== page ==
Øystre Slidre kommune
Buahaugen in Øystre Slidre
Øystre Slidre within Oppland
|• Mayor (2011)||Kjell Berge Melbybråten (Ap)|
|• Total||963 km2 (372 sq mi)|
|• Land||881 km2 (340 sq mi)|
|Area rank||109 in Norway|
|• Rank||264 in Norway|
|• Density||4/km2 (10/sq mi)|
|• Change (10 years)||0.5%|
|Time zone||UTC+01:00 (CET)|
|• Summer (DST)||UTC+02:00 (CEST)|
|ISO 3166 code||NO-0544|
|Official language form||Nynorsk|
The old municipality of Slidre (created in 1838) was divided into Øystre Slidre and Vestre Slidre in 1849. The majority of today's residents live in the villages of Heggenes, Rogne, Skammestein, Beito, and Beitostølen.
The municipality (originally the parish) is named after the old Slidre farm (Old Norse: Slíðrar), since the first church was built here. The name is probably derived from slíðr which means "sheath" (which is probably referring to a long depression near the church). The meaning of the name Øystre Slidre is "(the) eastern (part of) Slidre" (since the parish and municipality of Slidre was divided in 1849.)
The coat-of-arms is from modern times. They were granted in 1989. The arms show blue and silver tiles made of slate. This recognizes that the slate industry was a formerly important industry in the area. Slate roofing was very common in Valdres.
Båtskaret (The boat pass) is a narrow pass along Bitihorn where in medieval times people from Øystre Slidre dragged their boats through, therefore the name. A bit further into the mountain there is a big lake called Vinstervatnet with a lot of fine trout. As a result of a dispute between people from Valdres and people from Gudbrandsdal, they could not leave their boats behind. Therefore, they had to resort to dragging their boats through Båtskaret. According to local folklore, the dispute began in medieval times with a young bride being married to an old man and a knight stealing his way over the mountains to rescue her. 
Hegge Stave Church, at Hegge, was originally constructed in the year 1216 or slightly later. It has been extensively rebuilt and is mostly post-reformation. It contains a fine altarpiece (reredos) carved by Eistein Kjørn from Heidal between 1781 and 1782.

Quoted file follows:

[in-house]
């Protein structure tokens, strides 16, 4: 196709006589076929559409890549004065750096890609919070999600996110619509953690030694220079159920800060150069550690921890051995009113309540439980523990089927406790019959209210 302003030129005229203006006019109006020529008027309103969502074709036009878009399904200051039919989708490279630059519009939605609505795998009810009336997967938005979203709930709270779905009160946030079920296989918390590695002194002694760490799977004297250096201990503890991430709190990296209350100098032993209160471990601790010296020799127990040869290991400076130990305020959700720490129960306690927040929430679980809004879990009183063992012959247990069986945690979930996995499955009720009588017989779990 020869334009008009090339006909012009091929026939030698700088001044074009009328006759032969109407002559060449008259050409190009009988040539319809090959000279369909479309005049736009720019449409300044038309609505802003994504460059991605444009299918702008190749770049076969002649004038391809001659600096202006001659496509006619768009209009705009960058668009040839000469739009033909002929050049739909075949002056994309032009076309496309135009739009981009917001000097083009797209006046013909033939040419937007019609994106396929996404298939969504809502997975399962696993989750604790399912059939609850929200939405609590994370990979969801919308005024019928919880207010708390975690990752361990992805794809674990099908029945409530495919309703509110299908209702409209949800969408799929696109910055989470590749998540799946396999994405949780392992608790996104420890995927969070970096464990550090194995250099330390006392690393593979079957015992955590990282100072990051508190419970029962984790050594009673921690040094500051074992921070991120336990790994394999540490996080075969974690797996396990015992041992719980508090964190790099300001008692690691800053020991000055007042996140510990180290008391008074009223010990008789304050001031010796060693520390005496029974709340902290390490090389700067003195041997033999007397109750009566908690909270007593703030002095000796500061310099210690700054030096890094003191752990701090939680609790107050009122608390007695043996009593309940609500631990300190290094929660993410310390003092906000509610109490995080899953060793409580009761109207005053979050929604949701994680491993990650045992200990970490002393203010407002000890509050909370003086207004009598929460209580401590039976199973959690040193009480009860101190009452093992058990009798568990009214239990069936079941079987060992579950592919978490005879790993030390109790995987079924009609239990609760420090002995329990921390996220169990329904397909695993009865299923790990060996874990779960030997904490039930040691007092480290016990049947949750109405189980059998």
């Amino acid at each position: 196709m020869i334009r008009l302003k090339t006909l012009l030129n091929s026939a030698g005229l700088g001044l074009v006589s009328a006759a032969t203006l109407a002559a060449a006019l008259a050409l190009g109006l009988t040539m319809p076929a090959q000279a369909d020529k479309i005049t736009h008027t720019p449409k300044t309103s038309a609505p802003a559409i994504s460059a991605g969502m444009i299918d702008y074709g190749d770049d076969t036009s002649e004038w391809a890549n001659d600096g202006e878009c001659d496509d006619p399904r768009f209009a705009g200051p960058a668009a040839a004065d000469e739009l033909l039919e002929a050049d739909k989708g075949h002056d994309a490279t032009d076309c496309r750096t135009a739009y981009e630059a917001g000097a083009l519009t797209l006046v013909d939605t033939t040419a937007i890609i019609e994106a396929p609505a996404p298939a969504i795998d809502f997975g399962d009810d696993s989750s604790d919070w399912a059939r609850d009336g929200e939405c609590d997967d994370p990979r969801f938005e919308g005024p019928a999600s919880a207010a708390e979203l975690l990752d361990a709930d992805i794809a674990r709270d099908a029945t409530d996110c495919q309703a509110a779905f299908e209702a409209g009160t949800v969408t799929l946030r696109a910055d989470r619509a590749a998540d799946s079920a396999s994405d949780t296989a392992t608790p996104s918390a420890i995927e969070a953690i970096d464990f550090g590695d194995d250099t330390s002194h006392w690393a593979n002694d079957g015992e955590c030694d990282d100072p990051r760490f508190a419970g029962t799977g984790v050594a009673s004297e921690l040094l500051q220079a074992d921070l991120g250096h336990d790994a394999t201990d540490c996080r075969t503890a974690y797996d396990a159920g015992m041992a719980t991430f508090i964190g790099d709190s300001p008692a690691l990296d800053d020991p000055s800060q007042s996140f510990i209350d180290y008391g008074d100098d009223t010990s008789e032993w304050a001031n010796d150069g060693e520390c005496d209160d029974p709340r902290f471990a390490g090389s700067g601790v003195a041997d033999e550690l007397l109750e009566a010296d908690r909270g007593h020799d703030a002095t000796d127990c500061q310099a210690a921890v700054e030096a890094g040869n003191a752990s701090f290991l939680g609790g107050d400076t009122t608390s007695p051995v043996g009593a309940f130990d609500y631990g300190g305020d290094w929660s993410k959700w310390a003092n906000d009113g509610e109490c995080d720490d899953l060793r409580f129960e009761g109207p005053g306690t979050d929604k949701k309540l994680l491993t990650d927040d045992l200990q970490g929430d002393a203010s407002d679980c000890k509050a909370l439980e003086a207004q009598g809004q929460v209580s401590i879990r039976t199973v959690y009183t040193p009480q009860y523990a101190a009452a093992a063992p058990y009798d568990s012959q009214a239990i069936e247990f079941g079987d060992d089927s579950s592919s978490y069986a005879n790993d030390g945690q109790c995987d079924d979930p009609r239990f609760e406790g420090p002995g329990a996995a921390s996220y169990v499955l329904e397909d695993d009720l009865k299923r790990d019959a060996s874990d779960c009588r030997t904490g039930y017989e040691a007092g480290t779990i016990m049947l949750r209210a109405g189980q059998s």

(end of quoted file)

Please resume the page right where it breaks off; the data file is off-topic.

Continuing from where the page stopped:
Øystre Slidre shares borders with the municipalities of Nord-Aurdal and Vestre Slidre in the south, Vang in the west, Gausdal, Sør-Fron, and Nord-Fron to the east, and up to Valdresflya, at the border of Vågå in the north. Øystre Slidre is part of the traditional district of Valdres in central, southern Norway, situated between the valleys of Gudbrandsdal and Hallingdal. Øystre Slidre is 45.1 kilometres (28.0 mi) on a north–south axis and 39.8 kilometres (24.7 mi) on an east–west axis.
The highest point is Øystre Rasletind at a height of 2,010 metres (6,590 ft) above sea level. About 73% of the land is over 900 metres (3,000 ft) in elevation. More than 10% of the land is over 1,300 metres (4,300 ft) above sea level. The lowest points lie at 410 metres (1,350 ft) above sea level. Lakes and rivers cover 75 square kilometres (29 sq mi) of the area. The largest lakes are Vinstri, Yddin, Vangsjøen, Javnin and Olevatn.
Because of the rugged landscape, farming is only possible on a small scale, but this is still one of the main sources of income. There are only about 30 square kilometres (12 sq mi) of agricultural land in the municipality. About 85% of farmers in the municipality use the high mountain pastures in the summer time.
The winter sports resort of Beitostølen, host to World Cup events in biathlon and cross-country skiing, is located here. It is the biggest tourist area in the municipality, and provides a large fraction of the municipality's income.
|Wikimedia Commons has media related to Øystre Slidre.|
|Look up øystre slidre in Wiktionary, the free dictionary.|
|Wikivoyage has a travel guide for Oppland.|
|Wikivoyage has a travel guide for Valdres.|